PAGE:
But here’s the thing: she’s been up front with you about this. Her telling you about her plans to study abroad sounds to me like a way of giving you both a head’s up (“Hey, I’m going to be leaving at the end of the year, so keep that in mind,”) and a way out (“I would understand if you decided you didn’t want to face the difficulty of an international long-distance relationship.”)
And now you have to decide.
The way I see it, you have three choices.
For the first, you can end things now in the name of saving yourself the future heartbreak. Some will tell you that this is the coward’s way out, and that you’re using the end of the upcoming relationship as a way to justify breaking up with her; when what’s really bothering you is the intensity of how you feel about her, the fear of emotional commitment, and the loss at the end.
Which, admittedly is true. But the fact that you love someone doesn’t mean that you necessarily want to subject yourself to the known pain of a rapidly approaching end date. That’s a perfectly valid and legitimate reason to not date someone.
The second is that you can continue to date her, but let the fact that your relationship comes with an expiration date grow to consume your every waking moment and eventually come to define your relationship. You’ll get angry and bitter and clingy. You’ll consider going with her to study abroad and run the risk of growing resentful when the homesickness kicks in.
Or you’ll choose to stay behind and be frustrated and bitter when she flourishes in a foreign country while you still feel as though you’re floundering at home. You’ll fight, but never over the real issue: the way you feel betrayed by the fact that she’s going to leave you.
In short: you’ll spend the rest of the year making yourself and your girlfriend goddamn miserable.
You can take the third option: you learn to appreciate what you have, while you have it, for what it is. You quit borrowing heartache from the future and learn to live in the moment. You cherish every minute you have with her, savor every kiss and embrace and make every second you have with your girlfriend special – even with the understanding that you know when it’s all going to end.
Now, I will grant you: that third option is difficult. It’s incredibly difficult for humans to focus on the moment; our awareness of the future is part of what combines with our opposable thumbs and downloadable porn that puts us on top of the food chain. You can never get rid of that impending sadness that comes with separation from someone you care about.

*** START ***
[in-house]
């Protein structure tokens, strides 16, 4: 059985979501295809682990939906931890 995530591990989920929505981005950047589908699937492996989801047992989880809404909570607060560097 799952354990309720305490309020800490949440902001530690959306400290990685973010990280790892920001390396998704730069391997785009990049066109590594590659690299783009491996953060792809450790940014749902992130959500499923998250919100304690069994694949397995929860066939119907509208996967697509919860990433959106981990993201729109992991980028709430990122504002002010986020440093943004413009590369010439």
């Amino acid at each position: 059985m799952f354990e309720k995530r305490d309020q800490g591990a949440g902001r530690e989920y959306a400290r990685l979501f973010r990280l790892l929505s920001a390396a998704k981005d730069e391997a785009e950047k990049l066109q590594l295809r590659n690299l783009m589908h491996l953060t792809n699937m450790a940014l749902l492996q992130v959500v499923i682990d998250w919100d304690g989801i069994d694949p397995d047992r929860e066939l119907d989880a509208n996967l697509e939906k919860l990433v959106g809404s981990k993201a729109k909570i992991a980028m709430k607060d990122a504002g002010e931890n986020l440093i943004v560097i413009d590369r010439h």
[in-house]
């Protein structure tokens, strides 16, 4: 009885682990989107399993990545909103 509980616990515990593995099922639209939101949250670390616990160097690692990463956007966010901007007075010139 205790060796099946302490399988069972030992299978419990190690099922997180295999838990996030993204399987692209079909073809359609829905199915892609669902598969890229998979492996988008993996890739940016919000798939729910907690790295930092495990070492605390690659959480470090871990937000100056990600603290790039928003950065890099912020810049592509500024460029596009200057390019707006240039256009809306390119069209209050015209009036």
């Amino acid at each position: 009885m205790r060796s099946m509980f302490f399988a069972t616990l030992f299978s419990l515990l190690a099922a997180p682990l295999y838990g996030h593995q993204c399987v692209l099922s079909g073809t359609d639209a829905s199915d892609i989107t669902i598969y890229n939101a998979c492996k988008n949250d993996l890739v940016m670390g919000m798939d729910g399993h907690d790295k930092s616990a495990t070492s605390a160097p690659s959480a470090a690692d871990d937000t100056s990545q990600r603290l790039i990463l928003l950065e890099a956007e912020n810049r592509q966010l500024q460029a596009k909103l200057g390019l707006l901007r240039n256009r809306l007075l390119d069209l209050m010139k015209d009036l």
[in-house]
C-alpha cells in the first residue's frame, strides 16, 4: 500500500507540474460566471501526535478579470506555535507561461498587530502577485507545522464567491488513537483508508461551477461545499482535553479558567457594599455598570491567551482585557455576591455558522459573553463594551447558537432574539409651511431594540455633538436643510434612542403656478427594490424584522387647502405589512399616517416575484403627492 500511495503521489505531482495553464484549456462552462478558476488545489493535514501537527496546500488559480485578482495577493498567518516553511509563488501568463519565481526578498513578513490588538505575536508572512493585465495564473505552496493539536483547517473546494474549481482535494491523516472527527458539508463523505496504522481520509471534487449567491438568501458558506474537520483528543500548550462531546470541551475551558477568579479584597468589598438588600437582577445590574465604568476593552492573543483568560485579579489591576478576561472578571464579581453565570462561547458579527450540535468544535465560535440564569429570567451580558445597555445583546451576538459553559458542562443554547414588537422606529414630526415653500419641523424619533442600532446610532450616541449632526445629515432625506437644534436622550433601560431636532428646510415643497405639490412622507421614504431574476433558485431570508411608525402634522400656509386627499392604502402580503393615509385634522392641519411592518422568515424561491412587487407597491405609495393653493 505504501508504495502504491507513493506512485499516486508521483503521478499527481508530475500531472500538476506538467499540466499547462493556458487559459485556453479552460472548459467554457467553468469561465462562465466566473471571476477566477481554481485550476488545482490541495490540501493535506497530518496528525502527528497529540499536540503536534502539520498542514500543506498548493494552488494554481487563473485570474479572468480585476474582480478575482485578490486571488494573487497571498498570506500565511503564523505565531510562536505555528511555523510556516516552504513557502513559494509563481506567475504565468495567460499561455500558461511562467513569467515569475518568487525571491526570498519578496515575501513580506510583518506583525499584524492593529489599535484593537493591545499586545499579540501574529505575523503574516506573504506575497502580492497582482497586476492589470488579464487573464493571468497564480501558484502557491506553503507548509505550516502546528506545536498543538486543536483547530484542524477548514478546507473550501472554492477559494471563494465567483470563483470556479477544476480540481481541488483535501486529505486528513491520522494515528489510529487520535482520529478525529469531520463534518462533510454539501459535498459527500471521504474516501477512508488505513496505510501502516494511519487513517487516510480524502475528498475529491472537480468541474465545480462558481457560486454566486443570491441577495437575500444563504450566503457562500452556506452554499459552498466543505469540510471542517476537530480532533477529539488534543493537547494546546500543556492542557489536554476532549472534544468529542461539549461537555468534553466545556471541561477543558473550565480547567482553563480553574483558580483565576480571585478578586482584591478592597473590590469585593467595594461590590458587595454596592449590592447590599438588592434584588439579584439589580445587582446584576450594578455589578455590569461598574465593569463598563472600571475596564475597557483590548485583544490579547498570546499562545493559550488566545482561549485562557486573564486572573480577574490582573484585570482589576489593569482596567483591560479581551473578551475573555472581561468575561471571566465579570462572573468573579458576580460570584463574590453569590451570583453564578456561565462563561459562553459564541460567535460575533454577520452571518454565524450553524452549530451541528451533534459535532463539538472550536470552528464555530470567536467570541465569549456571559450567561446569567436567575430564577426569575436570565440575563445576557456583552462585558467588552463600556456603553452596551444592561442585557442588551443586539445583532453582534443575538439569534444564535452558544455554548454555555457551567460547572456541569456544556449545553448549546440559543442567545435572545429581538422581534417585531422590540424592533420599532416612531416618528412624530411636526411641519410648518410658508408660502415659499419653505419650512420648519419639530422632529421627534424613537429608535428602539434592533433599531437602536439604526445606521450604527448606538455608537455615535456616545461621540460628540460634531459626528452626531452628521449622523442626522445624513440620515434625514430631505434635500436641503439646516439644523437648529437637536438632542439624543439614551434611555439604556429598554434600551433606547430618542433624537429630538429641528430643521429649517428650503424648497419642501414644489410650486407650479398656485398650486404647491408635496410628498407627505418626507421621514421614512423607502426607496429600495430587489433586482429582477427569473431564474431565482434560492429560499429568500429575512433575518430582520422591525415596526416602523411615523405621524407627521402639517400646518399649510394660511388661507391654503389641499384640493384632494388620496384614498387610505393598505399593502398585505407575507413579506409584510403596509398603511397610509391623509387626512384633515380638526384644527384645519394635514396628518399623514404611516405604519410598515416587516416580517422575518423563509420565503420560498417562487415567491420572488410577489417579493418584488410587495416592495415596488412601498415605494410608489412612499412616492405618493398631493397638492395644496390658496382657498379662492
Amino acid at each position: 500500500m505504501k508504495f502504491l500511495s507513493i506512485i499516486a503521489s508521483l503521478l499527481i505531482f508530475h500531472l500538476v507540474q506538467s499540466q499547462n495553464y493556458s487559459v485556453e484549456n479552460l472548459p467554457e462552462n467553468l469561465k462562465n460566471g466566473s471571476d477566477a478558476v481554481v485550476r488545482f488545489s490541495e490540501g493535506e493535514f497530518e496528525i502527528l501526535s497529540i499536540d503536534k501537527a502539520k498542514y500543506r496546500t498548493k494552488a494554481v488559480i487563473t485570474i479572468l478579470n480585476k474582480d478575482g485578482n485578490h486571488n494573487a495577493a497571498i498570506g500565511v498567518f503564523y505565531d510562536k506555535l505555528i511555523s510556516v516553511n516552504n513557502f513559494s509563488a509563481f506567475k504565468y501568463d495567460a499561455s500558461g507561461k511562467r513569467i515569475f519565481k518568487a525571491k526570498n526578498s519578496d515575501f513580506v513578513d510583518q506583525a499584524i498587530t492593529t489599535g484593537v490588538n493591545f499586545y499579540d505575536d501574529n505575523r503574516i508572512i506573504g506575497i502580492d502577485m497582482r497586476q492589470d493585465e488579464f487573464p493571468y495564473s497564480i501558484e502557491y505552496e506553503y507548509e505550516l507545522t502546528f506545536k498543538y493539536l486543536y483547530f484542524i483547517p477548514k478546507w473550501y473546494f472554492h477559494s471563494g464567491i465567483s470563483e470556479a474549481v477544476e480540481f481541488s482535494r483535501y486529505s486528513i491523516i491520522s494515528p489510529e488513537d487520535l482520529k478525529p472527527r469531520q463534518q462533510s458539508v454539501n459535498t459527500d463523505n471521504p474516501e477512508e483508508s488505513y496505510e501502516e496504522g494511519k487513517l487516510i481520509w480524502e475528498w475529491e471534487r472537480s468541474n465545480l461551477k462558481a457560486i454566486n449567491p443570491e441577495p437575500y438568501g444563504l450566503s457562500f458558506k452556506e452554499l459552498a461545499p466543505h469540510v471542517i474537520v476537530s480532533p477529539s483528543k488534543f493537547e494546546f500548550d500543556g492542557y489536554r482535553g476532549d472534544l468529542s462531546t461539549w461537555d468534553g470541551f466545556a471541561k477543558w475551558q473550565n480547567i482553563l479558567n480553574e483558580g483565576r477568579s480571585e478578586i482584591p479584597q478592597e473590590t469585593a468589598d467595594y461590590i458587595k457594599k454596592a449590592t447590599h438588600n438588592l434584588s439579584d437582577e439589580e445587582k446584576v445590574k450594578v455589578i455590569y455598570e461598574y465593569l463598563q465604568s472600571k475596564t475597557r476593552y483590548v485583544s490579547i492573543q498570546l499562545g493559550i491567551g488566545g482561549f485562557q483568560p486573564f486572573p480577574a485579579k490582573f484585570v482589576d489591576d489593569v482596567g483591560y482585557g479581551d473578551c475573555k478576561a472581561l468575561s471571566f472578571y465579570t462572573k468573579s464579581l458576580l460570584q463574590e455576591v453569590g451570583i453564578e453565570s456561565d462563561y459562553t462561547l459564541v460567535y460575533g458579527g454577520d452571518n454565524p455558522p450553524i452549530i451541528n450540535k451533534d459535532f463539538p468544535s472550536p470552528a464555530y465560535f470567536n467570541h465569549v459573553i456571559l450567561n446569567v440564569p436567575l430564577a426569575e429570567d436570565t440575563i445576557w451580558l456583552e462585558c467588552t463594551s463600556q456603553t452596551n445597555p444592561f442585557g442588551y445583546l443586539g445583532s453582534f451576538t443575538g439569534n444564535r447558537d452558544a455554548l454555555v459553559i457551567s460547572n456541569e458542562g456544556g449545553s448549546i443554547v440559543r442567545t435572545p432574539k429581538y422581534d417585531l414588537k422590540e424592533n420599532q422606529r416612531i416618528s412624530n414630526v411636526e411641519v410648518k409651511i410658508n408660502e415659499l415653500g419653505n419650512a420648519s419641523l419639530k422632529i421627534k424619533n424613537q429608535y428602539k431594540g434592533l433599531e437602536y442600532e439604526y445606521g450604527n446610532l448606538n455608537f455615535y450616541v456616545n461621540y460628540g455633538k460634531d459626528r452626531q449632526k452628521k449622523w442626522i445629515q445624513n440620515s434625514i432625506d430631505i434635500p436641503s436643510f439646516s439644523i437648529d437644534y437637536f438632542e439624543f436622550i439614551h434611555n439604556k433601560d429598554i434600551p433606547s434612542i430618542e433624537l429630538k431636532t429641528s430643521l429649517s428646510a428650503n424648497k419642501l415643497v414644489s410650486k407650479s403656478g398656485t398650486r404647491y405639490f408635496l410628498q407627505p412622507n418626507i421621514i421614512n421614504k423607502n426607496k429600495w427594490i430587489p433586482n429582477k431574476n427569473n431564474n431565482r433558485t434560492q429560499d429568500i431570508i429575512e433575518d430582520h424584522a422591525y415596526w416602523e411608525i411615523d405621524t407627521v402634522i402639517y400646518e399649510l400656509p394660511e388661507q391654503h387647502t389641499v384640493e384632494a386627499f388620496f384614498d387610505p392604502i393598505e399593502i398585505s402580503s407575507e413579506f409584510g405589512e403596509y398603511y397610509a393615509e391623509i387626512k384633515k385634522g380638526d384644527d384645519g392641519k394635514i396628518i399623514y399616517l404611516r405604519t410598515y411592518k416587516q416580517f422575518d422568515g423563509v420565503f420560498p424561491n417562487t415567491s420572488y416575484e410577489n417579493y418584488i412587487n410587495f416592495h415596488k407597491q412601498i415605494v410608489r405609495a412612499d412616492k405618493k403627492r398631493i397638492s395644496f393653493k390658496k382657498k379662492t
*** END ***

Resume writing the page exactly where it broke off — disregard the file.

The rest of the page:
But just because things are going to end – and all things end – doesn’t mean that you should cheat yourself out of happiness now. She sounds like a special person, the kind of person that will make you a better person for having known her; the kind of person where you would look back on your relationship together as something wonderful and life-changing, even if it didn’t necessarily end the way that you hoped it would. She sounds like someone who brings a lot of value and joy to your life.
If you want my advice: accept that your relationship has an expiration date. Don’t try to artificially extend it by going on the interchange with her – that’s only going to make things bad for the both of you. Don’t let yourself be bitter or resentful towards her for going or for “not caring enough about you to stay”. For the love of all things holy, do not try to convince, coax, cajole or otherwise pressure her to NOT go.
Just… enjoy your time with her. Learn to live in the moment and revel in what you have. Feel all the feels, savor every minute you have with her and when the time comes, let it go. It’ll suck and it’ll be like the worst break-up that you’ve had, but it will be survivable. Take time to mourn the loss and then move on. Don’t hold yourself hostage to the hope that she’ll come back. Maybe she will, maybe she won’t – but either way, you need to go on and live your life. A little sadder, yes, but richer for the experience.
Eventually you’ll fall in love again. And maybe this time, it will be the relationship that lasts until the end of your days.
Please send your questions to Dr. NerdLove at his website (www.doctornerdlove.com/contact); or to his email, firstname.lastname@example.org)